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Strategy for the selection of input ground motion for inelastic structural response analysis based on naïve Bayesian classifier



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​Bulletin of Earthquake Engineering / Volume 13, Issue 9, pages 2517-2546

Type de document > *Article de revue

Mots clés >

Unité de recherche > IRSN/DEI/SARG/BERSSIN


Date de publication > 01/09/2015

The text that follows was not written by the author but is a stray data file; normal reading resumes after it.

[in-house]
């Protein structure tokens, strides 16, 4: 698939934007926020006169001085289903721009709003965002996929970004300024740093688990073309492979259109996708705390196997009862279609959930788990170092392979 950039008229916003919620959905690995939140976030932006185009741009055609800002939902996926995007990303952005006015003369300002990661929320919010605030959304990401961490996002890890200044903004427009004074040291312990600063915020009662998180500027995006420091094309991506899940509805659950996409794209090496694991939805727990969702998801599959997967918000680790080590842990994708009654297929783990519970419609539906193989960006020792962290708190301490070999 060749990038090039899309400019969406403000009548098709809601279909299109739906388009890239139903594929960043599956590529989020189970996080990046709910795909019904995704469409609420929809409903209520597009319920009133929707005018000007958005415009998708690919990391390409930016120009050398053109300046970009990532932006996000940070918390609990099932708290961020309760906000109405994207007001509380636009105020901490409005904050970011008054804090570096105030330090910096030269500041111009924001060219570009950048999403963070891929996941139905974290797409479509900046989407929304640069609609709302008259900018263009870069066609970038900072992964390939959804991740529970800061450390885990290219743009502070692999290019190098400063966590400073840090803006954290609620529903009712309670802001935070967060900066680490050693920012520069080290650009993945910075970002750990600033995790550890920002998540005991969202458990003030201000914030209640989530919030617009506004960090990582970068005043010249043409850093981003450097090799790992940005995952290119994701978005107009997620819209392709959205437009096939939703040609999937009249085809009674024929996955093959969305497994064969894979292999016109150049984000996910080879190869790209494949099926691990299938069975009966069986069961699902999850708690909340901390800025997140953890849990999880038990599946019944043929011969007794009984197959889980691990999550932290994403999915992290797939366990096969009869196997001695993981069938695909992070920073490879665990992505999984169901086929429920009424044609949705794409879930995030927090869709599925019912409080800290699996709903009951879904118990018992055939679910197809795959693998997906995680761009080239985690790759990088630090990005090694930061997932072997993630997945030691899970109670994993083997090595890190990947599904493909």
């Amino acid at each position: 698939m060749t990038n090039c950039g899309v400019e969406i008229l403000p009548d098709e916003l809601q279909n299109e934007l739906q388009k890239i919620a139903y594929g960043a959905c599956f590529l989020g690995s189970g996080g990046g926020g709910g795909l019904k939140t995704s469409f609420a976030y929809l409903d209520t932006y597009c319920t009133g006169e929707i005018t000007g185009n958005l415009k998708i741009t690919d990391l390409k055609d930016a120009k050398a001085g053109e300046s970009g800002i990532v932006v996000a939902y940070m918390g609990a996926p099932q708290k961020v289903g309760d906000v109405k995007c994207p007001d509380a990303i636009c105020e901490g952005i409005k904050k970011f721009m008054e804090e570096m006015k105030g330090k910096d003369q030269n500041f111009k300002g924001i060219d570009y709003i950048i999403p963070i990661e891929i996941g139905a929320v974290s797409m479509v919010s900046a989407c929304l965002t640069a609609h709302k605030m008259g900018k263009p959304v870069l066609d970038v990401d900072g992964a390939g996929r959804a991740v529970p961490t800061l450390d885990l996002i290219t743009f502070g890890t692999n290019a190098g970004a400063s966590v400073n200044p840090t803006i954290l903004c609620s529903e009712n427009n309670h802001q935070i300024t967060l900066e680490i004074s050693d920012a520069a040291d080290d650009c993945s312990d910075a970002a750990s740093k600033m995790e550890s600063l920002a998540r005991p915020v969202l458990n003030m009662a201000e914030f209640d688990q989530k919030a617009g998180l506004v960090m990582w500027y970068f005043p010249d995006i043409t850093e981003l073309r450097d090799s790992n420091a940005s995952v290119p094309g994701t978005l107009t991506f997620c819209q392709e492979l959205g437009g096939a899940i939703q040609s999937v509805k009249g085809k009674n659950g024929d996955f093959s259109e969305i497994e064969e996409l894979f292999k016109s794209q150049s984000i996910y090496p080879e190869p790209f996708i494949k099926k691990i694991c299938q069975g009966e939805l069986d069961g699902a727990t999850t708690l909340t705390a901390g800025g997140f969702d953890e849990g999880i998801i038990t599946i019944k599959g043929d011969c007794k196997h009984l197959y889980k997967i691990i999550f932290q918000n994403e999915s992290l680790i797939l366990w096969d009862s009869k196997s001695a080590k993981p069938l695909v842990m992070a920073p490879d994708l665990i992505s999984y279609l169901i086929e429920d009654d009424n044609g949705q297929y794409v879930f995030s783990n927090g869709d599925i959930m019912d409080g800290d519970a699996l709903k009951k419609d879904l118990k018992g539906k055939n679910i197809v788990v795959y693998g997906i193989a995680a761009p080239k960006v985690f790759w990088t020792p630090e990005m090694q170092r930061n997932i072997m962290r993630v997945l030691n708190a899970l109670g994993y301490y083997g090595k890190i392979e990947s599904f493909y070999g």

​An application of the naïve Bayesian classifier for selecting strong motion data in terms of the deformation probably induced on a given structural system is presented. The main differences between the proposed method and the “standard” procedure based on the inference of a polynomial relationship between a single intensity measure and the engineering demand parameter are: the discrete description of the engineering demand parameter; the use of an array of intensity measures; the combination of the information issued from the training phase via a Bayesian formulation. Six non-linear structural systems with initial fundamental frequency of 1, 2 and 5 Hz and with different strength reduction factors are modelled. Their behaviour is described using the Takeda hysteretic model and the engineering demand parameter is expressed as the relative drift. A database of 6,373 strong motion records is built from worldwide catalogues and is described by a set of “classical” intensity measures; it constitutes the “training dataset” used to feed the Bayesian classifier. The structural system response is reduced to a description of three possible classes: elastic, if the induced drift is lower than the yield displacement; plastic, if the drift ranges between the yield and the ultimate drift values; fragile if the drift reaches the ultimate drift. The goal is to evaluate the conditional probability of observing a given status of the system as a function of the intensity measure array. To validate the presented methodology and evaluate its prediction capability, a blind test on a second dataset, completely disjointed from the training one, composed of 7,000 waveforms recorded in Japan, is performed. The Japanese data are classed using the probability distribution functions derived on the first data set. It is shown that, by combining several intensity measures through the likelihood product, a stable result is obtained whereby most of the data (> 75 %) are well classed. The degree of correlation between the intensity measure and the engineering demand parameter controls the reliability of the probability curves associated to each intensity measure.